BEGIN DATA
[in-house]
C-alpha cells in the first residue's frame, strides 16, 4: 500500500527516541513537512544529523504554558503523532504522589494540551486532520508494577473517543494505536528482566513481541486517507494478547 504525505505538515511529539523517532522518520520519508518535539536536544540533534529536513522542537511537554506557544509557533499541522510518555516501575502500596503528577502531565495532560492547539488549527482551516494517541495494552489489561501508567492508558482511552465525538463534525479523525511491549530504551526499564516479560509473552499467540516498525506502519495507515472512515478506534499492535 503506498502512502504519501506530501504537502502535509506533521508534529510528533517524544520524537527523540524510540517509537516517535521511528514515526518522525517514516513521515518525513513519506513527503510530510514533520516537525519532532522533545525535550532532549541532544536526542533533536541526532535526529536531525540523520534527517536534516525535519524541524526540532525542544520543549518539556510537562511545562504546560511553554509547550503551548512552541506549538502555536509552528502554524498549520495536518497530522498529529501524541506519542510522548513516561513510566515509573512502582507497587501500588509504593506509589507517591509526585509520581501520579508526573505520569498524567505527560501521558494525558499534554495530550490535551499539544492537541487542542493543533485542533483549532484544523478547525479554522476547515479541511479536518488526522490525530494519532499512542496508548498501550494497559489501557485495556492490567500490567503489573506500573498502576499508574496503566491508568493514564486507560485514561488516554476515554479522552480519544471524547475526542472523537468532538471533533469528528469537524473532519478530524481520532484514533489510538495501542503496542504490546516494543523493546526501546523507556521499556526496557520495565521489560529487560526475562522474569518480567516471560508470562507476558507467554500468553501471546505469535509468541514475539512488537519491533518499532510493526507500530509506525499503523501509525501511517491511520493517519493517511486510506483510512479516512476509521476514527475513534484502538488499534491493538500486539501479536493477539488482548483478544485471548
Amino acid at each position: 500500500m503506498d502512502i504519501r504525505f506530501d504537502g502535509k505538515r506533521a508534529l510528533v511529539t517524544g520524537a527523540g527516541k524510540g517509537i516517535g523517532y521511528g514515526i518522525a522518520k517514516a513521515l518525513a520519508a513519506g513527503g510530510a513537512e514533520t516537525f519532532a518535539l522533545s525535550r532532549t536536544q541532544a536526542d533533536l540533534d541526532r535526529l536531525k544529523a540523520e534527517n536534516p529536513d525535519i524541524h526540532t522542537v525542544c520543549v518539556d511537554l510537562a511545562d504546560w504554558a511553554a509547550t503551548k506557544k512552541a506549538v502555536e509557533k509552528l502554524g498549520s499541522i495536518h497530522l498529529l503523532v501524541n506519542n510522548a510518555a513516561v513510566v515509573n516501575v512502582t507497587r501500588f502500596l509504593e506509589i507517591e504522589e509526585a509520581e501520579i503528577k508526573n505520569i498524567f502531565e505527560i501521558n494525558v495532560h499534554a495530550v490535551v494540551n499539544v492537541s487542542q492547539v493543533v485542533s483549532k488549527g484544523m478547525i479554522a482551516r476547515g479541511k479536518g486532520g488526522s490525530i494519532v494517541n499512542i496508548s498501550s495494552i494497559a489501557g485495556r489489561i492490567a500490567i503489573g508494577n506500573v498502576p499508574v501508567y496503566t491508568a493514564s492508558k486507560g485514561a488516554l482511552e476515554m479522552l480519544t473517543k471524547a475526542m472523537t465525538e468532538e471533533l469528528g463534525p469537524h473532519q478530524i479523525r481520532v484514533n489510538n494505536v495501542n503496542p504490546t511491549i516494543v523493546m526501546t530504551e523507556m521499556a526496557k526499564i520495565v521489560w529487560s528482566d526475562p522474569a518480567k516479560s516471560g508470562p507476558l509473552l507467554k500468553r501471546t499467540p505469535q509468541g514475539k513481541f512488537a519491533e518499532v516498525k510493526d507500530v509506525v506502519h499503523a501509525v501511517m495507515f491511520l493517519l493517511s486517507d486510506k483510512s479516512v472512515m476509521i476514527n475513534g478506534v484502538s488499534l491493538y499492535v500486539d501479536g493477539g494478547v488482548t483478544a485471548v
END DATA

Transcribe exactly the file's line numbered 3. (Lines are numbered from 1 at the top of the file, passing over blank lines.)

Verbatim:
Amino acid at each position: 500500500m503506498d502512502i504519501r504525505f506530501d504537502g502535509k505538515r506533521a508534529l510528533v511529539t517524544g520524537a527523540g527516541k524510540g517509537i516517535g523517532y521511528g514515526i518522525a522518520k517514516a513521515l518525513a520519508a513519506g513527503g510530510a513537512e514533520t516537525f519532532a518535539l522533545s525535550r532532549t536536544q541532544a536526542d533533536l540533534d541526532r535526529l536531525k544529523a540523520e534527517n536534516p529536513d525535519i524541524h526540532t522542537v525542544c520543549v518539556d511537554l510537562a511545562d504546560w504554558a511553554a509547550t503551548k506557544k512552541a506549538v502555536e509557533k509552528l502554524g498549520s499541522i495536518h497530522l498529529l503523532v501524541n506519542n510522548a510518555a513516561v513510566v515509573n516501575v512502582t507497587r501500588f502500596l509504593e506509589i507517591e504522589e509526585a509520581e501520579i503528577k508526573n505520569i498524567f502531565e505527560i501521558n494525558v495532560h499534554a495530550v490535551v494540551n499539544v492537541s487542542q492547539v493543533v485542533s483549532k488549527g484544523m478547525i479554522a482551516r476547515g479541511k479536518g486532520g488526522s490525530i494519532v494517541n499512542i496508548s498501550s495494552i494497559a489501557g485495556r489489561i492490567a500490567i503489573g508494577n506500573v498502576p499508574v501508567y496503566t491508568a493514564s492508558k486507560g485514561a488516554l482511552e476515554m479522552l480519544t473517543k471524547a475526542m472523537t465525538e468532538e471533533l469528528g463534525p469537524h473532519q478530524i479523525r481520532v484514533n489510538n494505536v495501542n503496542p504490546t511491549i516494543v523493546m526501546t530504551e523507556m521499556a526496557k526499564i520495565v521489560w529487560s528482566d526475562p522474569a518480567k516479560s516471560g508470562p507476558l509473552l507467554k500468553r501471546t499467540p505469535q509468541g514475539k513481541f512488537a519491533e518499532v516498525k510493526d507500530v509506525v506502519h499503523a501509525v501511517m495507515f491511520l493517519l493517511s486517507d486510506k483510512s479516512v472512515m476509521i476514527n475513534g478506534v484502538s488499534l491493538y499492535v500486539d501479536g493477539g494478547v488482548t483478544a485471548v